Because farmers and horticulturalists work in and with nature, they are the first to feel the effects of climate change. Extreme weather has already had a major impact in recent years - with flooding in the south of the Netherlands this summer and, conversely, extreme drought, water shortages and record-breaking temperatures in previous years.
Farmers and horticulturalists are therefore also committed to finding solutions to the climate challenges. During COP26, LTO Nederland is drawing attention to this with a social media campaign #klimaatboeren.
On November 2, policymakers met in Glasgow to discuss climate change. The outcomes of COP26 will also have an impact on farmers and gardeners. To emphasize that climate measures start with a better climate for farmers and horticulturists, LTO Nederland therefore puts various initiatives and innovations from the agricultural sector in the spotlight. Farmers and horticulturists have solutions. For this it is necessary that policy makers offer space to the earning power, craftsmanship and entrepreneurship of our sector.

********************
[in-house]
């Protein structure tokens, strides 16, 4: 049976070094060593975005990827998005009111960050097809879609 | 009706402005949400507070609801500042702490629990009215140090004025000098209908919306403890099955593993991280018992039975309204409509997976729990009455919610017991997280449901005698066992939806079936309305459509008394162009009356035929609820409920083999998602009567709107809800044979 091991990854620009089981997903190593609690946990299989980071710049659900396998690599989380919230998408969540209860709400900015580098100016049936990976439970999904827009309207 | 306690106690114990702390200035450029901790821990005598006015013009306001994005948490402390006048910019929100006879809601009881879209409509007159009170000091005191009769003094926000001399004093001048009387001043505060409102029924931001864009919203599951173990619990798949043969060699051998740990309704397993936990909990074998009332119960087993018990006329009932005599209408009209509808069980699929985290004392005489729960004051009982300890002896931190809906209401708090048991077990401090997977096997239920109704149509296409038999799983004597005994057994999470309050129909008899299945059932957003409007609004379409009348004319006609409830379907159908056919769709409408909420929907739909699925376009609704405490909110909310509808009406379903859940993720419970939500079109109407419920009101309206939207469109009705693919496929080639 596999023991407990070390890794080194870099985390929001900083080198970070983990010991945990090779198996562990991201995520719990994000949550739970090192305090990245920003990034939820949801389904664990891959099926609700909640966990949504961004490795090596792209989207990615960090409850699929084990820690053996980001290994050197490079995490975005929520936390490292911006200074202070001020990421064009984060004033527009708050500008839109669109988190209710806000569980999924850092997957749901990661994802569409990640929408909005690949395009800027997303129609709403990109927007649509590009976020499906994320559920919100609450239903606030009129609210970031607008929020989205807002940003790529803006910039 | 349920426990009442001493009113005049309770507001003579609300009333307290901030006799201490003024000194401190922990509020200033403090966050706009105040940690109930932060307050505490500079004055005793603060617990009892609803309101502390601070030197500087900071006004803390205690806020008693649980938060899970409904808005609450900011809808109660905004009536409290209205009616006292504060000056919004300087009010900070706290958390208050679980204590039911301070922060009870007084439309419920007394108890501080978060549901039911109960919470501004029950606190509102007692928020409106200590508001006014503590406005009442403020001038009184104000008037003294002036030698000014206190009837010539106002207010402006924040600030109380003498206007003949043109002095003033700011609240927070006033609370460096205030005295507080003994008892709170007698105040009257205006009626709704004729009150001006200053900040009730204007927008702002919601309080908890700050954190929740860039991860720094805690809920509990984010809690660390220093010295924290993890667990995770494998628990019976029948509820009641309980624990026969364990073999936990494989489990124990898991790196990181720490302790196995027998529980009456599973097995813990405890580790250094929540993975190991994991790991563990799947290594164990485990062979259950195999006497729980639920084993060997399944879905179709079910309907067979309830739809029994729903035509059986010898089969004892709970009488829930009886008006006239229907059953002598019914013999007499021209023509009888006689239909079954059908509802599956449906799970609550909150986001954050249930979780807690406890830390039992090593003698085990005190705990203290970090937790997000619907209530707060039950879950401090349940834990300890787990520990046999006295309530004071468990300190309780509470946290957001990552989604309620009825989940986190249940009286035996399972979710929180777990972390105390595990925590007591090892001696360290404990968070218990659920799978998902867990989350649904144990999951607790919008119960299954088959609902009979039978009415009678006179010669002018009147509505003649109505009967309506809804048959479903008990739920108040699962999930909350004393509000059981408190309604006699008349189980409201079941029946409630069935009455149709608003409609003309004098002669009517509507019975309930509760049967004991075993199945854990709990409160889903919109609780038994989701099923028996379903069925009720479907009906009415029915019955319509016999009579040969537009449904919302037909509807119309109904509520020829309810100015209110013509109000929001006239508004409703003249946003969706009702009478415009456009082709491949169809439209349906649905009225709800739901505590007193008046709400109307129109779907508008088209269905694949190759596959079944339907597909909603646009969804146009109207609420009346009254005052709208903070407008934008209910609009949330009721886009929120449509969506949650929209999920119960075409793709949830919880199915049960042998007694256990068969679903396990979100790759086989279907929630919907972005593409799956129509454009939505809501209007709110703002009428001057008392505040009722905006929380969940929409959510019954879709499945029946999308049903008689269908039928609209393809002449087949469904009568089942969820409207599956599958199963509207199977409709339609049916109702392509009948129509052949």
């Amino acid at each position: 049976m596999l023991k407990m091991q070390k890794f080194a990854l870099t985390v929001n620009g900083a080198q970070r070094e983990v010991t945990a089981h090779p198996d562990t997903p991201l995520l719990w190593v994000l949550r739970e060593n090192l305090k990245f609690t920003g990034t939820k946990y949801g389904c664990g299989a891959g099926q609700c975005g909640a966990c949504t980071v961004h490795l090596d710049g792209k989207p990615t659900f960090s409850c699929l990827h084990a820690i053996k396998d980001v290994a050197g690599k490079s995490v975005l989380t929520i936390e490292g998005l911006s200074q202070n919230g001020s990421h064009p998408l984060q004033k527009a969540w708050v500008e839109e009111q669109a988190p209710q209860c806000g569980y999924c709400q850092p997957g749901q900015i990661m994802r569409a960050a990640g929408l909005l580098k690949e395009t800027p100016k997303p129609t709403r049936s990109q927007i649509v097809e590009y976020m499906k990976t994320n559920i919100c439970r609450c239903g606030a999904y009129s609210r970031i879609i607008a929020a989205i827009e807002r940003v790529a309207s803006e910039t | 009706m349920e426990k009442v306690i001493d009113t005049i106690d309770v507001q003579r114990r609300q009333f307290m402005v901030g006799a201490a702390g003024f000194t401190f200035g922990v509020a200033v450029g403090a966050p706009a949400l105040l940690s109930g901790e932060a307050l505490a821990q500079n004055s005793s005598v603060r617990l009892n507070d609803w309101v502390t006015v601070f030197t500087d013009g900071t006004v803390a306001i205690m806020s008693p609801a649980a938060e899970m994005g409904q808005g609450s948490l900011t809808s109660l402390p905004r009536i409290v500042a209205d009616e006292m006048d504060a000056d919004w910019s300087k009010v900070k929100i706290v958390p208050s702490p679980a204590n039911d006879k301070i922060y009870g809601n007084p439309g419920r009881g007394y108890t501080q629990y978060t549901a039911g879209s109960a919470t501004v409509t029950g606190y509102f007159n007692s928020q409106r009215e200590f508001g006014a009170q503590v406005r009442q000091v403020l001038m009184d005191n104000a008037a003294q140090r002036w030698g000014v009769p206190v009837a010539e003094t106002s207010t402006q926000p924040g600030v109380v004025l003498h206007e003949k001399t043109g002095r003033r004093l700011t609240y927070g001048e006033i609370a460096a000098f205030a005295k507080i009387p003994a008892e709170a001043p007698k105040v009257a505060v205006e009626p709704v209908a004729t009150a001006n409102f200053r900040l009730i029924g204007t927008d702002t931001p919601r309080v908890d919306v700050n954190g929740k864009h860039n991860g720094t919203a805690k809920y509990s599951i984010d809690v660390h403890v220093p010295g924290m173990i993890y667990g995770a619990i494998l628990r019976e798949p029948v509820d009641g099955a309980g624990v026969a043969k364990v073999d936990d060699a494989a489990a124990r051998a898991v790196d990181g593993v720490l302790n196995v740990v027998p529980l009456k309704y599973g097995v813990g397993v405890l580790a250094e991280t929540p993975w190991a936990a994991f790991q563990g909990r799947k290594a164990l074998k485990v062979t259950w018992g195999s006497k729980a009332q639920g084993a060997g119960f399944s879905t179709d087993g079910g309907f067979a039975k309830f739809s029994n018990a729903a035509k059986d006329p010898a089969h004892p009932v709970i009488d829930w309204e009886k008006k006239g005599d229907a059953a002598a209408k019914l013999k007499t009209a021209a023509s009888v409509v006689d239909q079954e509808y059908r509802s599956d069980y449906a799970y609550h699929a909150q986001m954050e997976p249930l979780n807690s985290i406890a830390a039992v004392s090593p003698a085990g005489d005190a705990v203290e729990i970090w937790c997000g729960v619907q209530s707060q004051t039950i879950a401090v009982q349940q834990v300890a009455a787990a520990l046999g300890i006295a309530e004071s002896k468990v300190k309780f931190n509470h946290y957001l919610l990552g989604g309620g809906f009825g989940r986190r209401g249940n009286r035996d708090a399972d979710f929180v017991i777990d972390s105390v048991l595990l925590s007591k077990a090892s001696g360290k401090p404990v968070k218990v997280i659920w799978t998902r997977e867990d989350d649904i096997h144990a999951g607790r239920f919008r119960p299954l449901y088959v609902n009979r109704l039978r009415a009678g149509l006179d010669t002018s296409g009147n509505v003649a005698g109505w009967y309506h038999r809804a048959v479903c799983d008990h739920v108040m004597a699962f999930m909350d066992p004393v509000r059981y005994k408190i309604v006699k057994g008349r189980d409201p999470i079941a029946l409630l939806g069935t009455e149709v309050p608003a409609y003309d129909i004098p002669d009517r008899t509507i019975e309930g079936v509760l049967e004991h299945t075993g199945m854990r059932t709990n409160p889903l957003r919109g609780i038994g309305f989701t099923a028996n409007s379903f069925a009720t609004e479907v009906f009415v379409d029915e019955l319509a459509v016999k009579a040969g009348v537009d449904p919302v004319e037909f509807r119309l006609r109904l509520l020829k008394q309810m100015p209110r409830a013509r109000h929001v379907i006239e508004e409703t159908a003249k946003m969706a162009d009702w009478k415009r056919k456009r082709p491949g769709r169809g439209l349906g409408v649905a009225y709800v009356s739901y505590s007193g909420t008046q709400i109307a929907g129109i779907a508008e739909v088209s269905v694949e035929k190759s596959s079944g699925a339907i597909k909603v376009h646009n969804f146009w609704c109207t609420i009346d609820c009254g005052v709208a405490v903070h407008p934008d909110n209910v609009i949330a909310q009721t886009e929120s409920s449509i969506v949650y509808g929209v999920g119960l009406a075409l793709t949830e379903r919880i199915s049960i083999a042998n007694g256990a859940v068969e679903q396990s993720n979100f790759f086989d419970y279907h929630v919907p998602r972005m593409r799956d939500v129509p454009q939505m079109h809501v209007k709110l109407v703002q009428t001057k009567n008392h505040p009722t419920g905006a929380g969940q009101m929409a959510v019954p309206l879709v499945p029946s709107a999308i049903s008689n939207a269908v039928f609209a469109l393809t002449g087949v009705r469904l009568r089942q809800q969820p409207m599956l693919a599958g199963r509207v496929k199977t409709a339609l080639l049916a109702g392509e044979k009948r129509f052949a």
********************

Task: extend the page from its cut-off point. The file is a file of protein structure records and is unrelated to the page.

Greenhouse gas reduction
Greenhouse gas reduction is not new for farmers and horticulturists. The agricultural sector has already made great strides since 1990. Greenhouse gas emissions in livestock farming have decreased by about 18%, in crop cultivation by 43%, and agriculture was already 100% self-sufficient in energy use in 2018 thanks to the production of renewable energy. The ambition is to be climate neutral by 2050.